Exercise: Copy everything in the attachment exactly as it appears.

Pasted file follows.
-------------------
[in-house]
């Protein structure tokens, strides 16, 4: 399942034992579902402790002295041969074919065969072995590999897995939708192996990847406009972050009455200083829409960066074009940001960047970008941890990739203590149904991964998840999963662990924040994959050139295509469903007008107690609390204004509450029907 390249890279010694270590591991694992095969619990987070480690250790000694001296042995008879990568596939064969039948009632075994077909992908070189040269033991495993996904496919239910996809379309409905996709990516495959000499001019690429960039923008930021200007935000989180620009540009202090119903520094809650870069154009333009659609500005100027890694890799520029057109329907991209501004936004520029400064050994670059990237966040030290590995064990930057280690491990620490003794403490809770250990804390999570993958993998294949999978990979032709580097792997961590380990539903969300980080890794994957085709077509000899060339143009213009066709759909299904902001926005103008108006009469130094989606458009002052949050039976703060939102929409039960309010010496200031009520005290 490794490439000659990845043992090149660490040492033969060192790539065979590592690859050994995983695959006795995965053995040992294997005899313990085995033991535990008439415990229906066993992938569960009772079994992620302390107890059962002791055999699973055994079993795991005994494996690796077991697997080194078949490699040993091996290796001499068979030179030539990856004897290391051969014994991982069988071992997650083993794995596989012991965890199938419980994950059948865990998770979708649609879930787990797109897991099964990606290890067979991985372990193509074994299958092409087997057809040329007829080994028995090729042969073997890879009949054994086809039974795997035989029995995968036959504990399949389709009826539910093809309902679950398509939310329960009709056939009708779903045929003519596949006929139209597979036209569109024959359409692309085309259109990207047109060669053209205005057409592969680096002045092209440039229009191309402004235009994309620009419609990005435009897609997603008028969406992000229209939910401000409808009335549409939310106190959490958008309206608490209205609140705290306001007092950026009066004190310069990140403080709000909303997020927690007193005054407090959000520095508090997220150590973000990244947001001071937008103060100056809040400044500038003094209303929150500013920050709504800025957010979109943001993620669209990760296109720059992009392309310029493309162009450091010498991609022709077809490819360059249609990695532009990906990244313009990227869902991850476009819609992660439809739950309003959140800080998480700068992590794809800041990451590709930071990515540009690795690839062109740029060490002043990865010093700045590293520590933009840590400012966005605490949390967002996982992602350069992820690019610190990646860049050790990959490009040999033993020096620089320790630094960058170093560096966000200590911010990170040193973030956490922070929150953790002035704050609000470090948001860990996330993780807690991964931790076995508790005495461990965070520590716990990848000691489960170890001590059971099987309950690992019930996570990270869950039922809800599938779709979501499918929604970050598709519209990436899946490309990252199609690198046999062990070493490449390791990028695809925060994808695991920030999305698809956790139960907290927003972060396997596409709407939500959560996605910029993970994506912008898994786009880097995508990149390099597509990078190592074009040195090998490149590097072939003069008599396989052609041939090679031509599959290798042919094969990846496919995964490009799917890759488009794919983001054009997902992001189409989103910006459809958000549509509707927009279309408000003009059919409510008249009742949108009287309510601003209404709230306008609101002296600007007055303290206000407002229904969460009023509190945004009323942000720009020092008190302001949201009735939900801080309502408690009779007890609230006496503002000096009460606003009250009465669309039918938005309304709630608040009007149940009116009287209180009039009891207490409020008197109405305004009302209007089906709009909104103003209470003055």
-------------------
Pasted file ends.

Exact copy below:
[in-house]
């Protein structure tokens, strides 16, 4: 399942034992579902402790002295041969074919065969072995590999897995939708192996990847406009972050009455200083829409960066074009940001960047970008941890990739203590149904991964998840999963662990924040994959050139295509469903007008107690609390204004509450029907 390249890279010694270590591991694992095969619990987070480690250790000694001296042995008879990568596939064969039948009632075994077909992908070189040269033991495993996904496919239910996809379309409905996709990516495959000499001019690429960039923008930021200007935000989180620009540009202090119903520094809650870069154009333009659609500005100027890694890799520029057109329907991209501004936004520029400064050994670059990237966040030290590995064990930057280690491990620490003794403490809770250990804390999570993958993998294949999978990979032709580097792997961590380990539903969300980080890794994957085709077509000899060339143009213009066709759909299904902001926005103008108006009469130094989606458009002052949050039976703060939102929409039960309010010496200031009520005290 490794490439000659990845043992090149660490040492033969060192790539065979590592690859050994995983695959006795995965053995040992294997005899313990085995033991535990008439415990229906066993992938569960009772079994992620302390107890059962002791055999699973055994079993795991005994494996690796077991697997080194078949490699040993091996290796001499068979030179030539990856004897290391051969014994991982069988071992997650083993794995596989012991965890199938419980994950059948865990998770979708649609879930787990797109897991099964990606290890067979991985372990193509074994299958092409087997057809040329007829080994028995090729042969073997890879009949054994086809039974795997035989029995995968036959504990399949389709009826539910093809309902679950398509939310329960009709056939009708779903045929003519596949006929139209597979036209569109024959359409692309085309259109990207047109060669053209205005057409592969680096002045092209440039229009191309402004235009994309620009419609990005435009897609997603008028969406992000229209939910401000409808009335549409939310106190959490958008309206608490209205609140705290306001007092950026009066004190310069990140403080709000909303997020927690007193005054407090959000520095508090997220150590973000990244947001001071937008103060100056809040400044500038003094209303929150500013920050709504800025957010979109943001993620669209990760296109720059992009392309310029493309162009450091010498991609022709077809490819360059249609990695532009990906990244313009990227869902991850476009819609992660439809739950309003959140800080998480700068992590794809800041990451590709930071990515540009690795690839062109740029060490002043990865010093700045590293520590933009840590400012966005605490949390967002996982992602350069992820690019610190990646860049050790990959490009040999033993020096620089320790630094960058170093560096966000200590911010990170040193973030956490922070929150953790002035704050609000470090948001860990996330993780807690991964931790076995508790005495461990965070520590716990990848000691489960170890001590059971099987309950690992019930996570990270869950039922809800599938779709979501499918929604970050598709519209990436899946490309990252199609690198046999062990070493490449390791990028695809925060994808695991920030999305698809956790139960907290927003972060396997596409709407939500959560996605910029993970994506912008898994786009880097995508990149390099597509990078190592074009040195090998490149590097072939003069008599396989052609041939090679031509599959290798042919094969990846496919995964490009799917890759488009794919983001054009997902992001189409989103910006459809958000549509509707927009279309408000003009059919409510008249009742949108009287309510601003209404709230306008609101002296600007007055303290206000407002229904969460009023509190945004009323942000720009020092008190302001949201009735939900801080309502408690009779007890609230006496503002000096009460606003009250009465669309039918938005309304709630608040009007149940009116009287209180009039009891207490409020008197109405305004009302209007089906709009909104103003209470003055």